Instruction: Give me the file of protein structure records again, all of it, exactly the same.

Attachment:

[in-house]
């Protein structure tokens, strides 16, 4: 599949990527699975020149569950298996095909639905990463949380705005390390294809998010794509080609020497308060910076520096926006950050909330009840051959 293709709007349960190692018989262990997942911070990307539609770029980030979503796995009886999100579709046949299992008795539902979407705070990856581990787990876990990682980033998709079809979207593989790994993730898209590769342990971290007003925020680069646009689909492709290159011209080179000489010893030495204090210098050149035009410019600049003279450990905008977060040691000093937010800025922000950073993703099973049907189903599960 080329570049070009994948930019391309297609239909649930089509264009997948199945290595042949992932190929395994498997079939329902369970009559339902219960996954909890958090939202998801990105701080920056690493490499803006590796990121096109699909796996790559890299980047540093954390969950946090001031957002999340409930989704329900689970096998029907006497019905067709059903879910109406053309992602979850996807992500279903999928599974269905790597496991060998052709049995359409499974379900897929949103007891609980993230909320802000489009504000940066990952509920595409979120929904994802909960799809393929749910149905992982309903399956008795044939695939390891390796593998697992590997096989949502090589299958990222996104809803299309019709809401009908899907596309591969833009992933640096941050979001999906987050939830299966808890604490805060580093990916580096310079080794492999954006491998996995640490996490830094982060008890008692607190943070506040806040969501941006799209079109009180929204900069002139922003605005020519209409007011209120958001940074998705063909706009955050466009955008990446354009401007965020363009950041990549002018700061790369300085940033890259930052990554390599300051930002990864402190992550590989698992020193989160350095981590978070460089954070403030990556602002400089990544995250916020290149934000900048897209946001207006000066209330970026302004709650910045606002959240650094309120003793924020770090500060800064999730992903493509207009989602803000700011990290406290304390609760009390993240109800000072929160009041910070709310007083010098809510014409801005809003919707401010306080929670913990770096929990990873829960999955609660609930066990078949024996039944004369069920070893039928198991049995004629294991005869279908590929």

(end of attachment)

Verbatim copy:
[in-house]
């Protein structure tokens, strides 16, 4: 599949990527699975020149569950298996095909639905990463949380705005390390294809998010794509080609020497308060910076520096926006950050909330009840051959 293709709007349960190692018989262990997942911070990307539609770029980030979503796995009886999100579709046949299992008795539902979407705070990856581990787990876990990682980033998709079809979207593989790994993730898209590769342990971290007003925020680069646009689909492709290159011209080179000489010893030495204090210098050149035009410019600049003279450990905008977060040691000093937010800025922000950073993703099973049907189903599960 080329570049070009994948930019391309297609239909649930089509264009997948199945290595042949992932190929395994498997079939329902369970009559339902219960996954909890958090939202998801990105701080920056690493490499803006590796990121096109699909796996790559890299980047540093954390969950946090001031957002999340409930989704329900689970096998029907006497019905067709059903879910109406053309992602979850996807992500279903999928599974269905790597496991060998052709049995359409499974379900897929949103007891609980993230909320802000489009504000940066990952509920595409979120929904994802909960799809393929749910149905992982309903399956008795044939695939390891390796593998697992590997096989949502090589299958990222996104809803299309019709809401009908899907596309591969833009992933640096941050979001999906987050939830299966808890604490805060580093990916580096310079080794492999954006491998996995640490996490830094982060008890008692607190943070506040806040969501941006799209079109009180929204900069002139922003605005020519209409007011209120958001940074998705063909706009955050466009955008990446354009401007965020363009950041990549002018700061790369300085940033890259930052990554390599300051930002990864402190992550590989698992020193989160350095981590978070460089954070403030990556602002400089990544995250916020290149934000900048897209946001207006000066209330970026302004709650910045606002959240650094309120003793924020770090500060800064999730992903493509207009989602803000700011990290406290304390609760009390993240109800000072929160009041910070709310007083010098809510014409801005809003919707401010306080929670913990770096929990990873829960999955609660609930066990078949024996039944004369069920070893039928198991049995004629294991005869279908590929």